TRENTON — Reiterating his belief that homosexuality is ‘not a sin,’ the Republican governor of New Jersey signed a bill into law on Monday that bans the use of conversion or reparative therapy, or to otherwise help youth who are struggling with homosexual feelings to overcome their temptations.
Governor Chris Christie’s office released a statement during the day outlining that Assembly Bill 3371 had been signed into law following its passage in both state houses in June.
Text of the bill notes that the law bans “the practice of seeking to change a person’s sexual orientation, including, but not limited to, efforts to change behaviors, gender identity, or gender expressions, or to reduce or eliminate sexual or romantic attractions or feelings toward a person of the same gender.” However, the regulation does not apply to counseling that seeks to affirm homosexual emotions or behaviors.
“[This bill] shall not include counseling for a person seeking to transition from one gender to another, or counseling that provides acceptance, support, and understanding of a person or facilitates a person’s coping, social support, and identity exploration and development, including sexual orientation-neutral interventions to prevent or address unlawful conduct or unsafe sexual practices; and does not seek to change sexual orientation,” it explains.
In signing the bill, Christie attached a personal statement explaining that while he wants to protect the interests of parents whose children struggle with homosexuality, he believes that efforts to help youth fight their inclinations can be harmful.
“At the outset of this debate, I expressed my concerns about government limiting parental choice on the care and treatment of their own children. I still have those concerns,” he wrote. “Government should tread carefully into this area, and I do so here reluctantly. I have scrutinized this piece of legislation with that concern in mind.”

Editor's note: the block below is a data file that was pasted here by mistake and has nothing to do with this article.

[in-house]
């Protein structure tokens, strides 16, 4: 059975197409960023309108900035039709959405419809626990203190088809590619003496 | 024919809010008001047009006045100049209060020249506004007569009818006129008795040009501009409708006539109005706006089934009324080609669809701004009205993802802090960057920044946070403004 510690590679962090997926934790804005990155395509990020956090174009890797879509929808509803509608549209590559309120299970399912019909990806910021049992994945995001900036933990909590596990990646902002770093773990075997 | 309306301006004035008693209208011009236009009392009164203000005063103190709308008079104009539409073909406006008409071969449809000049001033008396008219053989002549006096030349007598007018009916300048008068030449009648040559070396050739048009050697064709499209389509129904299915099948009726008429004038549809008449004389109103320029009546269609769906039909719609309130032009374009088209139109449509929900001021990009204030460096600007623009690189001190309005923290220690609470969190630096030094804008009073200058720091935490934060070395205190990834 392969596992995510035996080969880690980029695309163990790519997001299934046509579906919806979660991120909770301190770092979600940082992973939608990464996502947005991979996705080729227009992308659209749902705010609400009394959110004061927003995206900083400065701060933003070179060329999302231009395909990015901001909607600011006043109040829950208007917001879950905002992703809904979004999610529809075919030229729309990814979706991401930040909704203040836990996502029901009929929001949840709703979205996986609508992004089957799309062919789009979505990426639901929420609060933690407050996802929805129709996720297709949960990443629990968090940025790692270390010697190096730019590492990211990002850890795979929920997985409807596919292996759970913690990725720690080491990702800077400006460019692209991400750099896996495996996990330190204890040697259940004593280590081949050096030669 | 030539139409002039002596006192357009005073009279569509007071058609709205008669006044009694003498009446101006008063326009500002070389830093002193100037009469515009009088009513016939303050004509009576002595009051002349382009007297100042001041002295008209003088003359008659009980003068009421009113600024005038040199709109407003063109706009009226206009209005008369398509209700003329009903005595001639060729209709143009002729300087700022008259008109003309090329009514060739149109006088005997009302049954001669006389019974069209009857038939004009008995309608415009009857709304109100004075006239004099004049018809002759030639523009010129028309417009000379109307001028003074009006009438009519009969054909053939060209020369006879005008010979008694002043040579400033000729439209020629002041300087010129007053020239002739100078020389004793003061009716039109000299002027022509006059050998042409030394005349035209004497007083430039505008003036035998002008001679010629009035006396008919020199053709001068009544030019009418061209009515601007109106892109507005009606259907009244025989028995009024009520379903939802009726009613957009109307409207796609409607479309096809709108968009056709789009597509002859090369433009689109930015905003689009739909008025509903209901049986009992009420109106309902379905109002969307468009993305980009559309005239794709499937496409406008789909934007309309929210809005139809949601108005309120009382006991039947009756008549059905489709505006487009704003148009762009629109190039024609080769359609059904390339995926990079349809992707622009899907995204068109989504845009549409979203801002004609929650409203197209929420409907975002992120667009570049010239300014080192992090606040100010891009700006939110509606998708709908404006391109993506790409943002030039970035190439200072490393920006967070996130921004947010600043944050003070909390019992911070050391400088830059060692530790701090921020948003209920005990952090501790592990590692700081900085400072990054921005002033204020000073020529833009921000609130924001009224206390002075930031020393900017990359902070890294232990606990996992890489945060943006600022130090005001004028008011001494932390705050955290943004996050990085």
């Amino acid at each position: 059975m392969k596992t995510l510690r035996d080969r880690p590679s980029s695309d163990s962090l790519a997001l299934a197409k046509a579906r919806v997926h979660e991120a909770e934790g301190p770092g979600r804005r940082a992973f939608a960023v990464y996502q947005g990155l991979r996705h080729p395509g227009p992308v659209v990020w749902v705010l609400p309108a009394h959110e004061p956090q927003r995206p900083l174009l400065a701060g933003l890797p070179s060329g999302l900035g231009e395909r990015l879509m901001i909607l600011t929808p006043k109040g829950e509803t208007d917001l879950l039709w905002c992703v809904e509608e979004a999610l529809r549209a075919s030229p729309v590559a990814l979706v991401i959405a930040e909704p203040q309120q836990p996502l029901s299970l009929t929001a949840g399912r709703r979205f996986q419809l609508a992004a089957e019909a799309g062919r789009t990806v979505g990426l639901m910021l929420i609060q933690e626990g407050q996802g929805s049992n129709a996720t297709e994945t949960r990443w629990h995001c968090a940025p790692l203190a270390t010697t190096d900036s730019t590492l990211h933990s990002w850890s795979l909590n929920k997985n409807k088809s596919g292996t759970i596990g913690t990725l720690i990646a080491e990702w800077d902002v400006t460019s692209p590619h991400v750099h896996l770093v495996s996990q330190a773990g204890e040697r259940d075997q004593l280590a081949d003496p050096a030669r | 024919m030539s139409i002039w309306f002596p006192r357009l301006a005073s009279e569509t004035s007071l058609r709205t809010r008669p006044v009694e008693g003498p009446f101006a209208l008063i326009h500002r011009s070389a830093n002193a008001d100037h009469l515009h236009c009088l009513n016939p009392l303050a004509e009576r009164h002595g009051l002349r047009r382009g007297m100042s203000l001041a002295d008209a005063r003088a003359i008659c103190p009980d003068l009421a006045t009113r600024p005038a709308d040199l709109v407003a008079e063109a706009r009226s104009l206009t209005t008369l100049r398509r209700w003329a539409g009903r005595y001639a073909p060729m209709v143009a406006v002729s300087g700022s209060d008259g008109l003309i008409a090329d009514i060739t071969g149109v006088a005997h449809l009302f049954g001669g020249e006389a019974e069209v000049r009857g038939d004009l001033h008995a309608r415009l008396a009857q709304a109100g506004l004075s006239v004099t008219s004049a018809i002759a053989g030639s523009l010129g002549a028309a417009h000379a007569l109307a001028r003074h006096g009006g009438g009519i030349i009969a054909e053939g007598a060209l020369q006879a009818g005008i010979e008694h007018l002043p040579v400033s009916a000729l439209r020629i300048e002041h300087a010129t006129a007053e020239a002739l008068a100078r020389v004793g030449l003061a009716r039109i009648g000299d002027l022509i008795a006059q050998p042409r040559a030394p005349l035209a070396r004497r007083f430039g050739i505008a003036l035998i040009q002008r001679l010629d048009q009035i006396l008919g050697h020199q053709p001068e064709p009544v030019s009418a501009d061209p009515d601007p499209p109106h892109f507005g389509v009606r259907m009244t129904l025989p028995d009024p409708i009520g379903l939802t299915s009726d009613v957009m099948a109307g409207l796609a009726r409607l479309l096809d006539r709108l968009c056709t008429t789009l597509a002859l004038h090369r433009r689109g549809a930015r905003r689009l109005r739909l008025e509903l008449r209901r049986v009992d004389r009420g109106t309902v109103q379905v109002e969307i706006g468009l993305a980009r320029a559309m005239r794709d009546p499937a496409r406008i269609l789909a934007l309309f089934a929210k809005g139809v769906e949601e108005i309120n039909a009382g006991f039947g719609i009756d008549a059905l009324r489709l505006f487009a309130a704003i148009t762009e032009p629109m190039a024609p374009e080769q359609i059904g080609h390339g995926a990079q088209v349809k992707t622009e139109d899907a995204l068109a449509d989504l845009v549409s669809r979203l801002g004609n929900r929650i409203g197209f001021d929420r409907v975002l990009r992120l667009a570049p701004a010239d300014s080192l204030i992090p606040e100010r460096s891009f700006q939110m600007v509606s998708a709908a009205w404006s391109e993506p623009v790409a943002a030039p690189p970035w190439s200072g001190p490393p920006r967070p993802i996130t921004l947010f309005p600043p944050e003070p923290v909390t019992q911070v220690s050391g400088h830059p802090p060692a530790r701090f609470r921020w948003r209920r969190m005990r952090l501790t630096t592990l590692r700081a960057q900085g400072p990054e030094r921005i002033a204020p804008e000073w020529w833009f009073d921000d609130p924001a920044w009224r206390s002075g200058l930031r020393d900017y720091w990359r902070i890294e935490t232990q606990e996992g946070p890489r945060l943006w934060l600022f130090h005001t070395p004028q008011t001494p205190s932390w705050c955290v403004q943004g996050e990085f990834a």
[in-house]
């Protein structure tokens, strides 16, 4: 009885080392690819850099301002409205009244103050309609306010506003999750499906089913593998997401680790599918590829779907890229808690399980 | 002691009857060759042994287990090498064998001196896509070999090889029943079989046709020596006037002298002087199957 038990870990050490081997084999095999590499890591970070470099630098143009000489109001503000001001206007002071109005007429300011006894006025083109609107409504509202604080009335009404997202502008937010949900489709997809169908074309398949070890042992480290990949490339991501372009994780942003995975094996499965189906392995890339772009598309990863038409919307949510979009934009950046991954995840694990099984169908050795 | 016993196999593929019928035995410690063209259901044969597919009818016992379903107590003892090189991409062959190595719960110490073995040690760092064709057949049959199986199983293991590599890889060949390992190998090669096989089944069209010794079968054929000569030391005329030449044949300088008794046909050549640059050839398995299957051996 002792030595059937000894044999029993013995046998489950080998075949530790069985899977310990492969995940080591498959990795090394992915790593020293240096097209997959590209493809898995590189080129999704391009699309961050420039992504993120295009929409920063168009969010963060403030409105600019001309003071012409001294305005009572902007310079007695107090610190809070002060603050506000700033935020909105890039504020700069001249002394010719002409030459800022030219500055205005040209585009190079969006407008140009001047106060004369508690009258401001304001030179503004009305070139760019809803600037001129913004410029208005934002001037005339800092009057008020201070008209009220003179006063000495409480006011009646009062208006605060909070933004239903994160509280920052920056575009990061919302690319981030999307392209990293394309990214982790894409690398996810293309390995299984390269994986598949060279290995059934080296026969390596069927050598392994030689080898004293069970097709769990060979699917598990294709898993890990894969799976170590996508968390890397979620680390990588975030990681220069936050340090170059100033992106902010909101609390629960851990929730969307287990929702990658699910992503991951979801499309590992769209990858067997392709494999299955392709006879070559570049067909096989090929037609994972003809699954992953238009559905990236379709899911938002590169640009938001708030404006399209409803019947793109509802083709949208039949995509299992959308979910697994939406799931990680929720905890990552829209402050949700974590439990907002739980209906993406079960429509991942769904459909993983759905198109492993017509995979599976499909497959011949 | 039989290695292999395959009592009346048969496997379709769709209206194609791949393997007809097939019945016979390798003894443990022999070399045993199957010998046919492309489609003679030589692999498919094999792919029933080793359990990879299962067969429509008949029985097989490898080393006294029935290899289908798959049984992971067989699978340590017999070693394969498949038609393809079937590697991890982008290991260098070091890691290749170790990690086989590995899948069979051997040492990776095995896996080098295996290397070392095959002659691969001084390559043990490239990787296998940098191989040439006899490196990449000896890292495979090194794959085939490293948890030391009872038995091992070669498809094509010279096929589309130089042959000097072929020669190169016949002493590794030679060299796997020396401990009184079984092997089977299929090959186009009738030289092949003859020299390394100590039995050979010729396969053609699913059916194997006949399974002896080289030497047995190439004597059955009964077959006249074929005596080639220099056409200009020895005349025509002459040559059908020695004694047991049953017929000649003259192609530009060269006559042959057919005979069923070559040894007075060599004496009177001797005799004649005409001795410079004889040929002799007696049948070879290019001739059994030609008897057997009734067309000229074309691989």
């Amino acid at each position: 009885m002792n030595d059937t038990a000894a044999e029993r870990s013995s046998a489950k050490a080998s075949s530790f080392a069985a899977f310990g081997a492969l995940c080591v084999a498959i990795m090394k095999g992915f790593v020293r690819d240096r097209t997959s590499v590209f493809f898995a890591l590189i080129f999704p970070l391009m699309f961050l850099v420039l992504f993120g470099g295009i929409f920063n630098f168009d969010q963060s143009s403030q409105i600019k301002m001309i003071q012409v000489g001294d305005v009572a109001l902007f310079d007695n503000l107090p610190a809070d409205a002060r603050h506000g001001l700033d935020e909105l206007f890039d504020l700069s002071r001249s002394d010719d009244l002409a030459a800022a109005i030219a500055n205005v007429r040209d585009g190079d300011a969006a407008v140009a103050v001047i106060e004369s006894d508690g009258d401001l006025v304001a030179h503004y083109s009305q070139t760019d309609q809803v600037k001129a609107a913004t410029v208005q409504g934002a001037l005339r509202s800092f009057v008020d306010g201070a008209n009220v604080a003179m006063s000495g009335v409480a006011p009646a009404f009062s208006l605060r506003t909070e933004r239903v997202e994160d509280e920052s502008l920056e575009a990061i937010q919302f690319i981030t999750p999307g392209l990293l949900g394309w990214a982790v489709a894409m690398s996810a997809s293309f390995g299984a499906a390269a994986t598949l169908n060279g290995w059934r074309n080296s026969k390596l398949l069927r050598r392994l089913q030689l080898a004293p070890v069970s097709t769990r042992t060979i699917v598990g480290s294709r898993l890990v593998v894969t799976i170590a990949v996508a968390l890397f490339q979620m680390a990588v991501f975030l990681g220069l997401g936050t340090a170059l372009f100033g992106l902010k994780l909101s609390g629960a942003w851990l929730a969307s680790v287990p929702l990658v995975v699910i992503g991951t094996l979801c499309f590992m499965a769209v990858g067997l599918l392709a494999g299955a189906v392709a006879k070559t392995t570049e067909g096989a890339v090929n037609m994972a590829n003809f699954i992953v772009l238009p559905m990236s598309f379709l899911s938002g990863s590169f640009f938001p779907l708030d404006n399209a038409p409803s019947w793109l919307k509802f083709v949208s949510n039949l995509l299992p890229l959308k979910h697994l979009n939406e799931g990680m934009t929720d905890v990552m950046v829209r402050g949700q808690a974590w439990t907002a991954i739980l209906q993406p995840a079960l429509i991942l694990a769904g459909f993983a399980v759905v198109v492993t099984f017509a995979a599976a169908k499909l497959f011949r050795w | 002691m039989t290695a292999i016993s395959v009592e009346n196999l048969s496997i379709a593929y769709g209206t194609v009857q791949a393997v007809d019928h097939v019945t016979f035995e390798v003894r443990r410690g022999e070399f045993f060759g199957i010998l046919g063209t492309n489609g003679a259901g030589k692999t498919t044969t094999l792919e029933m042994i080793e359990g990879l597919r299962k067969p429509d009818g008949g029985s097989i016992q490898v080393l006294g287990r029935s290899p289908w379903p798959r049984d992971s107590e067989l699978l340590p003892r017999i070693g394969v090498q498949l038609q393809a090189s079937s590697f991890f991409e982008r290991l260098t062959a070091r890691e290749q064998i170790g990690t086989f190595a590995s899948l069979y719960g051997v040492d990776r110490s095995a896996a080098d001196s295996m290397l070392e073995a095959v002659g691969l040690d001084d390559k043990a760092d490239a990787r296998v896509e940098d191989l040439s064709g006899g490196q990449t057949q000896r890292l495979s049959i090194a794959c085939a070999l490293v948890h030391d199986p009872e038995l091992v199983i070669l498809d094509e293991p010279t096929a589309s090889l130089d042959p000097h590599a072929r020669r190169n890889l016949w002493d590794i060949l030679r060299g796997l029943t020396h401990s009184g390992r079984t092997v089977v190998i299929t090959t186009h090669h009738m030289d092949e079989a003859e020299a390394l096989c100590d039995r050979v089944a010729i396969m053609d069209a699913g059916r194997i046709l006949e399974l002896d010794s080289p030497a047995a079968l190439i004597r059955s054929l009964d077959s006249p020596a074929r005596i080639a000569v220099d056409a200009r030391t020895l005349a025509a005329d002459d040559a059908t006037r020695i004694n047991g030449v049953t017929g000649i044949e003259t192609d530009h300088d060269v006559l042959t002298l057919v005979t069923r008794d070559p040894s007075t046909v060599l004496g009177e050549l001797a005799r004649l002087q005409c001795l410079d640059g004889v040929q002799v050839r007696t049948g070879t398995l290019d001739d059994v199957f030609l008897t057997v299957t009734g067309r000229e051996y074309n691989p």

“However, I also believe that on issues of medical treatment for children we must look to experts in the field to determine the relative risks and rewards,” Christie continued. “The American Psychological Association has found that efforts to change sexual orientation can pose critical health risks including, but not limited to, depression, substance abuse, social withdrawal, decreased self-esteem and suicidal thoughts.”
“I believe that exposing children to these health risks without clear evidence of benefits that outweigh these serious risks is not appropriate,” he said.
A statement released by Christie’s office also reiterated the governor’s “belief that people are born gay and homosexuality is not a sin.” It pointed back to Christie’s interview with CNN’s Piers Morgan in 2011.
“Is homosexuality a sin?” Piers Morgan asks.
“Well, my religion says it’s a sin,” Christie, a Roman Catholic, replies. “I mean, I think, but for me, I’ve always believed that people are born with the predisposition to be homosexual. And so I think if someone is born that way it’s very difficult to say then that’s a sin. But I understand that my church says that, but for me personally, I don’t look at someone who is homosexual as a sinner.”
New Jersey is now the second state in the nation to ban counseling and therapy for youth struggling with homosexual feelings following California. Following the signing of the bill on Monday, the Pacific Justice Institute, a Christian legal organization in Sacramento, released a statement decrying Christie’s actions.
“Governor Christie is no friend of free speech,” said President Brad Dacus. “The question here isn’t if sexuality comes from birth or not; the question is ‘Should we allow the government to restrict religious and constitutional freedoms because a forceful LGBT lobby says we should?’ The answer to that question is a resounding ‘No!’”
Photo: Bob Jagendorf